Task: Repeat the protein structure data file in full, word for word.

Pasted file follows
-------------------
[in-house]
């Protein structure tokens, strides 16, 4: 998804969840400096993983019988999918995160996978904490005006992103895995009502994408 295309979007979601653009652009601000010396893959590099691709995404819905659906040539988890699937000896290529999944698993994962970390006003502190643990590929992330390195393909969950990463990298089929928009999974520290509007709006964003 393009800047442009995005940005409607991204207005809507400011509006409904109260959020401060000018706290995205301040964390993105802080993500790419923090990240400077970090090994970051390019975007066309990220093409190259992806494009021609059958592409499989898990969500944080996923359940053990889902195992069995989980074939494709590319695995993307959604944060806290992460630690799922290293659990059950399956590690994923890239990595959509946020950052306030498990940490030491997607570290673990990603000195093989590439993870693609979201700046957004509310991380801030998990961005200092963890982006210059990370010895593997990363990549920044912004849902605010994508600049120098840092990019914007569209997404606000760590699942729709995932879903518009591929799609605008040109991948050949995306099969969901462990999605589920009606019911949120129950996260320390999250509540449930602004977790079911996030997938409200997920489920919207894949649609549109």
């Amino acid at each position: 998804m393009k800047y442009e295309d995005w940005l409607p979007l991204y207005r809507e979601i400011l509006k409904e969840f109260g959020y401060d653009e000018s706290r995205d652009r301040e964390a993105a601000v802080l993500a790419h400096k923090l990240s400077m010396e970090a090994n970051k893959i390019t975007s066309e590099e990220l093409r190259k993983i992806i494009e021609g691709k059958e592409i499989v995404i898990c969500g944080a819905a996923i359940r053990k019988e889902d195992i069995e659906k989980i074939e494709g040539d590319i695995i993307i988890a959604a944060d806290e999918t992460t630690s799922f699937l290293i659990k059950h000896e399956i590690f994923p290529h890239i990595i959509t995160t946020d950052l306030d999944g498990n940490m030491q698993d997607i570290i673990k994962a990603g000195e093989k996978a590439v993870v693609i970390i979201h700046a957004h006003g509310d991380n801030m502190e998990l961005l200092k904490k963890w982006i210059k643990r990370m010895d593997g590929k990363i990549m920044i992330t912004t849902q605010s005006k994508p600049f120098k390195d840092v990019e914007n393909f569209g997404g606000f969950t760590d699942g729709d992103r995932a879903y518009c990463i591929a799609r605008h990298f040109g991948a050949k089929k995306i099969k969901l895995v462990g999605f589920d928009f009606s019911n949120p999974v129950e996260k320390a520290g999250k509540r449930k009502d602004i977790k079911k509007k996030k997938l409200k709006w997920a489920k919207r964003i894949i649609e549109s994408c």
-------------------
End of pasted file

[in-house]
């Protein structure tokens, strides 16, 4: 998804969840400096993983019988999918995160996978904490005006992103895995009502994408 295309979007979601653009652009601000010396893959590099691709995404819905659906040539988890699937000896290529999944698993994962970390006003502190643990590929992330390195393909969950990463990298089929928009999974520290509007709006964003 393009800047442009995005940005409607991204207005809507400011509006409904109260959020401060000018706290995205301040964390993105802080993500790419923090990240400077970090090994970051390019975007066309990220093409190259992806494009021609059958592409499989898990969500944080996923359940053990889902195992069995989980074939494709590319695995993307959604944060806290992460630690799922290293659990059950399956590690994923890239990595959509946020950052306030498990940490030491997607570290673990990603000195093989590439993870693609979201700046957004509310991380801030998990961005200092963890982006210059990370010895593997990363990549920044912004849902605010994508600049120098840092990019914007569209997404606000760590699942729709995932879903518009591929799609605008040109991948050949995306099969969901462990999605589920009606019911949120129950996260320390999250509540449930602004977790079911996030997938409200997920489920919207894949649609549109």
């Amino acid at each position: 998804m393009k800047y442009e295309d995005w940005l409607p979007l991204y207005r809507e979601i400011l509006k409904e969840f109260g959020y401060d653009e000018s706290r995205d652009r301040e964390a993105a601000v802080l993500a790419h400096k923090l990240s400077m010396e970090a090994n970051k893959i390019t975007s066309e590099e990220l093409r190259k993983i992806i494009e021609g691709k059958e592409i499989v995404i898990c969500g944080a819905a996923i359940r053990k019988e889902d195992i069995e659906k989980i074939e494709g040539d590319i695995i993307i988890a959604a944060d806290e999918t992460t630690s799922f699937l290293i659990k059950h000896e399956i590690f994923p290529h890239i990595i959509t995160t946020d950052l306030d999944g498990n940490m030491q698993d997607i570290i673990k994962a990603g000195e093989k996978a590439v993870v693609i970390i979201h700046a957004h006003g509310d991380n801030m502190e998990l961005l200092k904490k963890w982006i210059k643990r990370m010895d593997g590929k990363i990549m920044i992330t912004t849902q605010s005006k994508p600049f120098k390195d840092v990019e914007n393909f569209g997404g606000f969950t760590d699942g729709d992103r995932a879903y518009c990463i591929a799609r605008h990298f040109g991948a050949k089929k995306i099969k969901l895995v462990g999605f589920d928009f009606s019911n949120p999974v129950e996260k320390a520290g999250k509540r449930k009502d602004i977790k079911k509007k996030k997938l409200k709006w997920a489920k919207r964003i894949i649609e549109s994408c």